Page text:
Suddenly a dozen tanks roared past the Metropol Hotel and Sverdlov statue, heading for Manege Square, scattering those who, like me, were strolling away from the speakers towards the line of tough Omon blocking off Red Square. Three tanks sped past and on through Manege Square, but the fourth ground to a halt so abruptly that I thought for a moment it had hit one of the passers-by. It was a relief to realize that nothing more dramatic than engine failure had occurred.

Within seconds the snorting tanks with flak-jacketed soldiers on top clutching their Kalashnikovs were surrounded by people from the meeting determined to educate the soldiers about how they were being misled. Leaflets fluttered from the windows of the deputies’ offices in the Moscow Hotel, but possibly even more effective were the plump and motherly Russian women who gave the under-nourished soldiers everything they had in their baskets, from bunches of grapes to a very large jar of stewed fruit, which an officer demanded be promptly returned. “And they make our children take part in this!” shouted one irate woman.

Confused and unhappy, the soldiers and tank crews listened to a range of hecklers, from lectures on democracy to the only drunk I was to see among hundreds of thousands of demonstrators against the junta. Ripping open his shirt and thrusting his naked chest against the muzzle of a Kalashnikov in the hands of a nervous teenager, he shouted: “You won’t shoot us will you? We’re Russian, and you’re Russian, after all…”

At last the rain stopped and the setting sun made the red bricks of the Lenin Museum glow. Tank crewmen helped some pretty girls climb up beside them to decorate their tank with flowers. An angry officer chased them off, but agreed to withdraw his remaining tanks the way they had come, if only the crowd would step back enough to allow them to maneuver round. And so they left, towing the broken-down tank ignominiously backwards, the triumphant cheers of the crowd resounding across Manege Square while the Omon looked on impassively.

Monday set the scene for the defeat of the bungling junta. The politically aware among the population realized their strength, and I saw little evidence of doubt among those on the barricades that democracy would prevail. Of course all too many Muscovites kept their heads down, waiting to see which way the wind was blowing before voicing any opinion about events. And there were several in buses and underground who even argued in favor of the junta, hoping for a return to the Brezhnev stagnation when at least there was something to buy in the shops.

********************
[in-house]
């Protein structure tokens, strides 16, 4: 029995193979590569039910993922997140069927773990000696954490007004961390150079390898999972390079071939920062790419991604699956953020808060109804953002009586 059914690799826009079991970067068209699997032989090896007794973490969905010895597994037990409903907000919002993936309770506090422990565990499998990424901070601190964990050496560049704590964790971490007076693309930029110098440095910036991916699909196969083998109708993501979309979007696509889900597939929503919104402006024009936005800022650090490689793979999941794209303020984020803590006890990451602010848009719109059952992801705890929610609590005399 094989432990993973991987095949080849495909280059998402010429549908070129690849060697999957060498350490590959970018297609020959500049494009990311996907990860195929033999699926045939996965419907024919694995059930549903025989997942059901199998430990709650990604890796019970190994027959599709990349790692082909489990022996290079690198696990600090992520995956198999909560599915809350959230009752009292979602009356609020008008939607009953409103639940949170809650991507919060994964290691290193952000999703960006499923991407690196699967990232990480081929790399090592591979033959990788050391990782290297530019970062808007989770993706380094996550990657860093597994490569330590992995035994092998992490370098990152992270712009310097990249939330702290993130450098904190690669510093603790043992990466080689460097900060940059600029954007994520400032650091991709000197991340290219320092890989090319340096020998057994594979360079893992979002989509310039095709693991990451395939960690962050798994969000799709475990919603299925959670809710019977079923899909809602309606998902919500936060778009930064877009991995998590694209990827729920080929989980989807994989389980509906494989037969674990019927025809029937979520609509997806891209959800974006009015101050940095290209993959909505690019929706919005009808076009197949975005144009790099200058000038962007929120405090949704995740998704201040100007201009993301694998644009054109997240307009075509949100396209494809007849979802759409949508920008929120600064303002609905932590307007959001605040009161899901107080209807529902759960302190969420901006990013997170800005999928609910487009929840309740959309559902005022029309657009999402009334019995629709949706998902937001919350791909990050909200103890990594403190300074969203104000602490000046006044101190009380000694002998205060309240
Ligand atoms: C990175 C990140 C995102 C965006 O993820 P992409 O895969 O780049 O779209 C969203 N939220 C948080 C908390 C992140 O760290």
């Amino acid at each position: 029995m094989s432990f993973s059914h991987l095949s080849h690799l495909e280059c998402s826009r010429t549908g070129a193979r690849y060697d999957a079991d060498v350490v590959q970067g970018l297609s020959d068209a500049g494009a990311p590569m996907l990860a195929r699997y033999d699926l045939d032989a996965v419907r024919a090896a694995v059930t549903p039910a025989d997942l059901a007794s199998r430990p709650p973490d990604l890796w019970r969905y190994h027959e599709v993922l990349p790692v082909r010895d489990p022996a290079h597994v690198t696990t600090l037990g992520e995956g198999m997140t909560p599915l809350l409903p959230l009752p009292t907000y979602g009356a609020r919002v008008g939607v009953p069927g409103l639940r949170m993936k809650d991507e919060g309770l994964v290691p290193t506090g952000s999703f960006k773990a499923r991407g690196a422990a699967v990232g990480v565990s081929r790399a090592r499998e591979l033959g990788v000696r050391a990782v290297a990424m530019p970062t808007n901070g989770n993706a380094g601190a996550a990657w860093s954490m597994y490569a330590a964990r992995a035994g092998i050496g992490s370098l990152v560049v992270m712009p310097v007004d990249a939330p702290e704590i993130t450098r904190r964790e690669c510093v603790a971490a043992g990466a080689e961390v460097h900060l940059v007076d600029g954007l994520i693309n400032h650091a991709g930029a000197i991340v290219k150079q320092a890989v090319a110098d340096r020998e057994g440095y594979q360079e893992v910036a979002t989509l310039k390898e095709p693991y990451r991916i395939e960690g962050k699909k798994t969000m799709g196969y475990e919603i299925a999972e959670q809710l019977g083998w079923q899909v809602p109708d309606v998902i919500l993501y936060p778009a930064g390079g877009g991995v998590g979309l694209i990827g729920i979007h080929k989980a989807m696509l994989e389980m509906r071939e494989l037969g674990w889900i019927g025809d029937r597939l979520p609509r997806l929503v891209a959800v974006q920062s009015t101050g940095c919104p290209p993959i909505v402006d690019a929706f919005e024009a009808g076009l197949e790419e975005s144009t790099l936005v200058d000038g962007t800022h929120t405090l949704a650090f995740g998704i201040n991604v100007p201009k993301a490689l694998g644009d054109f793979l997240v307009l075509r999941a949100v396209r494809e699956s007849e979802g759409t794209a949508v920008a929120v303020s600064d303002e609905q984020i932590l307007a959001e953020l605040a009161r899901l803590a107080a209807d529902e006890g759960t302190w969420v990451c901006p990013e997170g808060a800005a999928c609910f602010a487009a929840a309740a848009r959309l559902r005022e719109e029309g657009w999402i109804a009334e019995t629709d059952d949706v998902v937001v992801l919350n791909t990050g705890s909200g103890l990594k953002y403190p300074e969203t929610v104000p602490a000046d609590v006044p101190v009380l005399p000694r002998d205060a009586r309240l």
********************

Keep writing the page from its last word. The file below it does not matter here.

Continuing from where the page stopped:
On Tuesday, meetings were taking place all over Moscow as the staffs of newspapers, factories, and other institutions decided where they stood. Some simply went about their business as usual. Others were divided, and opted to sit on the fence until it became clearer on which side it would be in their own best interests to jump.

For people in the media this was not really an option; those who did not immediately go public with a statement opposing the coup, were denounced by their more courageous colleagues as compromisers. But some newspapers which immediately decided to defy the junta’s ban found that they lacked the means to publish a normal issue – and not, in most cases that I heard about, because there were tanks baring the way to the printing presses. More often it was simply that in the formerly party-controlled newspapers the official responsible refused to provide keys; and since access to xerox machines is still severely restricted, it was not always a simple matter to run off several thousand leaflets or short “emergency issues” if a newspaper. Even obtaining supplies of xerox paper required considerable initiative.

Liberaturnaya Gazeta journalists held a meeting to protest the actions of the junta and to arrange for joint action by the democratic media. They were not impressed by the attitude of their editor, Fedor Burlatsky, who remained on holiday and gave no leadership to their protest. Since they lacked the facilities to produce an emergency issue themselves, they decided to pile into their bus and join the demonstration of solidarity at the Russian parliament. Vitaly Tretyakov, editor of Nezavisimaya Gazeta, ensured a special issue by fax of his newspaper despite the ban, and quickly organized underground distribution of this and following issues. He said he hopes to attend the Institute’s conference ins September – “if there isn’t another coup before then.”

Photo from Shortwaves' August/September 1991 issue
Photo from Shortwaves' August/September 1991 issue